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Historic Adventures of a Lighthouse on South Oregon Coast: Coquille River Light at Bandon

Published 04/07/22 at 08:22 PM PST
By Oregon Coast Beach Connection staff

Historic Adventures of a Lighthouse on South Oregon Coast: Coquille River Light at Bandon

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(Bandon, Oregon) – For about 150 years now, this sentinel has stood guard over the southern Oregon coast town of Bandon with a rusty kind of dignity and a stern resolve. It's been through a lot over the decades and managed to stand tall in spite of storms, vandals and even a ship slamming into it. (Above: courtesy Manuela Durson - see Manuela Durson Fine Arts for more)

At Bandon's Coquille River, the Coquille River Lighthouse no longer lights up the skies, yet it remains a stalwart example of the south coast's history and as a testament to those who served over its 80 years as a functioning light station.

It all began in the 1850s when the town was initially called Averill, but by 20 years later so many Irish had moved here that it acquired the name Bandon after an area in that homeland. Meanwhile, the rivermouth here was always a hazard in one way or another, and channeling and a jetty finally opened that up for more and safer shipping lanes. This soon required a warning system that land was there as well as the opening to the river, so after some financial wrangling and a year of construction, the Coquille River Lighthouse fired up its lamp for the first time in early 1896.


Courtesy Bandon Historical Society Museum

The following day a snowstorm hit and the adventures began. The first lightkeepers here – recently transferred from Florence's Heceta Head light – had to also utilize the fog horn immediately.

Thereafter, its signature of 28 seconds of light and 2 seconds of eclipse flashed on for decades.

Come 1901, fencing and a wooden walkway were added to protect the keeper's quarters and other facilities from getting buried by constantly-building sands. In 1903, an abandoned schooner actually rammed the lighthouse, causing some damage. By 1910, a generational tradition began as the first of the Langlois family began serving there as a keeper, with other descendants doing the same. You might know that name from the little town nearby.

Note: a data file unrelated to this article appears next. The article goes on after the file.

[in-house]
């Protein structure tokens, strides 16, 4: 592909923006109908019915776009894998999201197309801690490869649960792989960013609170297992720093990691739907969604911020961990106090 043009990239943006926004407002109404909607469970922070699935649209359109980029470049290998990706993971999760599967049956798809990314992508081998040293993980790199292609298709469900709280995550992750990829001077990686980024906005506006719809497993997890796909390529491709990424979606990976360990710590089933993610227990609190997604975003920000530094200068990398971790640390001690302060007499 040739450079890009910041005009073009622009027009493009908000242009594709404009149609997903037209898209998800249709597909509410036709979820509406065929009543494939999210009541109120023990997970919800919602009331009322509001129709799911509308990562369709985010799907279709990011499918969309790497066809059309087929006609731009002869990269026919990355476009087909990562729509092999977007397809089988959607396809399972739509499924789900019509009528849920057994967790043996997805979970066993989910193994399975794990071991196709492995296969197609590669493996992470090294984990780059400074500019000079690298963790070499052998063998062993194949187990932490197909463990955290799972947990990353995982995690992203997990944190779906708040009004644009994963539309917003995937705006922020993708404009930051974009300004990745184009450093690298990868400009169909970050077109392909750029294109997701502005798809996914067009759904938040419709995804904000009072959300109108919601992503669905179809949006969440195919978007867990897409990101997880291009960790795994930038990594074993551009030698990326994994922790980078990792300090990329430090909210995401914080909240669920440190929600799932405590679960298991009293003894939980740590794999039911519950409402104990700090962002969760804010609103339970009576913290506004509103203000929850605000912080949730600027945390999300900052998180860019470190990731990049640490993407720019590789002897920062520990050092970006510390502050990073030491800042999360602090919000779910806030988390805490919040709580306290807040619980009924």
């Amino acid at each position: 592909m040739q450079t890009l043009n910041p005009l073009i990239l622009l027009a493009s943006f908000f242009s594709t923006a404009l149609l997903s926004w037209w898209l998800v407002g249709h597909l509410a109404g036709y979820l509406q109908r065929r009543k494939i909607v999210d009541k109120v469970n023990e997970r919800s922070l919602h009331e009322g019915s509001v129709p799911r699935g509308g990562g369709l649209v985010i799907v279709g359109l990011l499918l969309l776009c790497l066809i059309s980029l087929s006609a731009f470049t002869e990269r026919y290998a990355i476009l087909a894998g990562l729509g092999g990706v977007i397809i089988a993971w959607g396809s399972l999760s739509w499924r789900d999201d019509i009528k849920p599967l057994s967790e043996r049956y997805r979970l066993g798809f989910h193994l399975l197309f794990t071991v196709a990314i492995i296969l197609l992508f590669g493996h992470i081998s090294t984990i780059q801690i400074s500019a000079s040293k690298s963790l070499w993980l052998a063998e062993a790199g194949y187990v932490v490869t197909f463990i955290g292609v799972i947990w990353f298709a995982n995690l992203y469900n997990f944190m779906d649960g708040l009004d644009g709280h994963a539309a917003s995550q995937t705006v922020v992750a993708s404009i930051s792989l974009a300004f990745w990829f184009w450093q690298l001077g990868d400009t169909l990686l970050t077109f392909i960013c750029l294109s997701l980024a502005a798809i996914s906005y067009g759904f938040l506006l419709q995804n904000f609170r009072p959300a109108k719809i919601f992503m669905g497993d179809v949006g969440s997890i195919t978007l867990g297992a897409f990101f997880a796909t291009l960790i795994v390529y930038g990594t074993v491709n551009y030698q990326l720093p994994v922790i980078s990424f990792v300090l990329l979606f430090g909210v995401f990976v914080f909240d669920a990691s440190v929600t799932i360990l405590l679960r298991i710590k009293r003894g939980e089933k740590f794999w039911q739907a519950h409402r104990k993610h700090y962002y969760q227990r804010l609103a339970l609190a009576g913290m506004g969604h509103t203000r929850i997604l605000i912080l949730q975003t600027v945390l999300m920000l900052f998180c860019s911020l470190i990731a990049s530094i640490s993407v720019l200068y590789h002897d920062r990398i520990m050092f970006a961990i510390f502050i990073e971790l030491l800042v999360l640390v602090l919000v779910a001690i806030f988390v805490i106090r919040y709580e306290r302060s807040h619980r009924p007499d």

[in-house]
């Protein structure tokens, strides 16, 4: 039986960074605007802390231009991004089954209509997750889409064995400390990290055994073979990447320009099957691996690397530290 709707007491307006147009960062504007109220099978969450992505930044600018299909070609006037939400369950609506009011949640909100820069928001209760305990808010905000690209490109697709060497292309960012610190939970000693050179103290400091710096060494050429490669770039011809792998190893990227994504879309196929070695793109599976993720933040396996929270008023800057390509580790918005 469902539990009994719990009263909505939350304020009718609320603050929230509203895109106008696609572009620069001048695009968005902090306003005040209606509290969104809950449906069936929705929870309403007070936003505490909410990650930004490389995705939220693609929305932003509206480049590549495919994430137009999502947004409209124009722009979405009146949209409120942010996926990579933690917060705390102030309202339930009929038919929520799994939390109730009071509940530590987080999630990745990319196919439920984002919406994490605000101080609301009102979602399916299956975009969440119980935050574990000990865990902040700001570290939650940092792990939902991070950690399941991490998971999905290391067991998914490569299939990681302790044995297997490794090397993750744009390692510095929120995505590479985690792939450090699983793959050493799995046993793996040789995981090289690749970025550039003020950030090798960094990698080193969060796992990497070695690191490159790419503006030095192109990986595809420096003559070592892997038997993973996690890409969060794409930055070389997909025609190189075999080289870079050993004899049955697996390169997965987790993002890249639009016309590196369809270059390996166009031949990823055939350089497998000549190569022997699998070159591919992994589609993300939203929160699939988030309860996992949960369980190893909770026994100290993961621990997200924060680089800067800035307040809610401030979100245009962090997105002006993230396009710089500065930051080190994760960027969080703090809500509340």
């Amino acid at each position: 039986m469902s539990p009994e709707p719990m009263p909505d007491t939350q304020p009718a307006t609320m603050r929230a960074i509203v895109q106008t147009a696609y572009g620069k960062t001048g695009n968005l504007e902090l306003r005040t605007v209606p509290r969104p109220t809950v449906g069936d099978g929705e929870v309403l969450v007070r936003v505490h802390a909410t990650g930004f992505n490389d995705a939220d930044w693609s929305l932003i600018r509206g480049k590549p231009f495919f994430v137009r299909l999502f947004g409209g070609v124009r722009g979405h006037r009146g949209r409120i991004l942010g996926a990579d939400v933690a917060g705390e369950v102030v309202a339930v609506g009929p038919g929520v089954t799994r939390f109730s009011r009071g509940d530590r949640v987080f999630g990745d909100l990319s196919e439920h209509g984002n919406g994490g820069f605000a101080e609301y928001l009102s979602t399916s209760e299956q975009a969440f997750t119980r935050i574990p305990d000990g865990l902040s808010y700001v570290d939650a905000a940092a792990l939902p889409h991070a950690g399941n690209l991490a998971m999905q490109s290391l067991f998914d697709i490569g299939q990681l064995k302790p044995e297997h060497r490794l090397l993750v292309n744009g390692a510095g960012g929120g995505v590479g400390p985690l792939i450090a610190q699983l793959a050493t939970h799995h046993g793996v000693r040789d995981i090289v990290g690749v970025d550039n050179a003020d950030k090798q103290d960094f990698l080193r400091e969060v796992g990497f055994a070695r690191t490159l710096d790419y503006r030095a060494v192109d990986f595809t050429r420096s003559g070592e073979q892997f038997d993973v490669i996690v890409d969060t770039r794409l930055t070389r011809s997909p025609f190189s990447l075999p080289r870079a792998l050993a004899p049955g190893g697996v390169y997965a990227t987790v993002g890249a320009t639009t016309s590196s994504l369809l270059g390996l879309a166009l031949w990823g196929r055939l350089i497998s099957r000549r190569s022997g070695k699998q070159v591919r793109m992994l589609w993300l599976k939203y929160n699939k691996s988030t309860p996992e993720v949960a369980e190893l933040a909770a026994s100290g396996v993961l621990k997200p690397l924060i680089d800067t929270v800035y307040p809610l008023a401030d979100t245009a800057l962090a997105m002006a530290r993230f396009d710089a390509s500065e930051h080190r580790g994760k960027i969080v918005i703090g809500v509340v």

Courtesy Manuela Durson - see Manuela Durson Fine Arts for more

At one point, about 1916, funds were allocated to actually move the lighthouse to the tip of the south jetty. However, that plan was stopped and the money used to implement a fog horn system on the south jetty.

Oscar Langlois, the first of them, wound up falling from the top of the lighthouse while washing its windows, hitting the rocks and breaking his ankle in 1932, the local paper reported. A man from Portland came in as a temporary replacement while Langlois healed.

Then came the great fire tragedies of the Oregon coast, with 1936 nearly burning Bandon to the ground. Only 16 of the town's 500 structures survived. Those already sick and in the hospital were moved to the lighthouse and sheltered there while the fire raged and during the aftermath.

Soon after, time came to a close for the Coquille River Lighthouse at Bandon. An automated light nearby replaced the old lighthouse in 1939 and it was decommissioned. There it sat abandoned for over two decades, with storms, time and even vandals taking a heavy toll on the structure.


Courtesy Bandon Historical Society Museum

The 1940s did see some shifting of the new light system to a spot even further away from the old lighthouse.

In the '70s, as Bullards Beach State Park was created, Oregon officials included the lighthouse in the new south coast park's boundaries, and the responsibility for taking care of it fell into Oregon State Parks and Recreation Department's lap. Yet by this time, all the damage to the Coquille River Lighthouse was too much for one agency to deal with, so other partners in the refurbishment of the historic building were brought on and massive restoration projects began in 1976. Roofing was repaired, new bricks had to replace old ones, and to the great delight of tourists to the south Oregon coast this lighthouse was open to the public.

Since the town of Bandon turned 100 in 1991, the centennial for the lighthouse was celebrated then, and further restoration projects happened. Another big one took place in 2007, and since then other sizable projects keep popping up. That part of the story of the south Oregon coast's Coquille River Lighthouse will likely be around as long as it is.

Now, the latest challenge is to reopen the lighthouse to tours again as before COVID.

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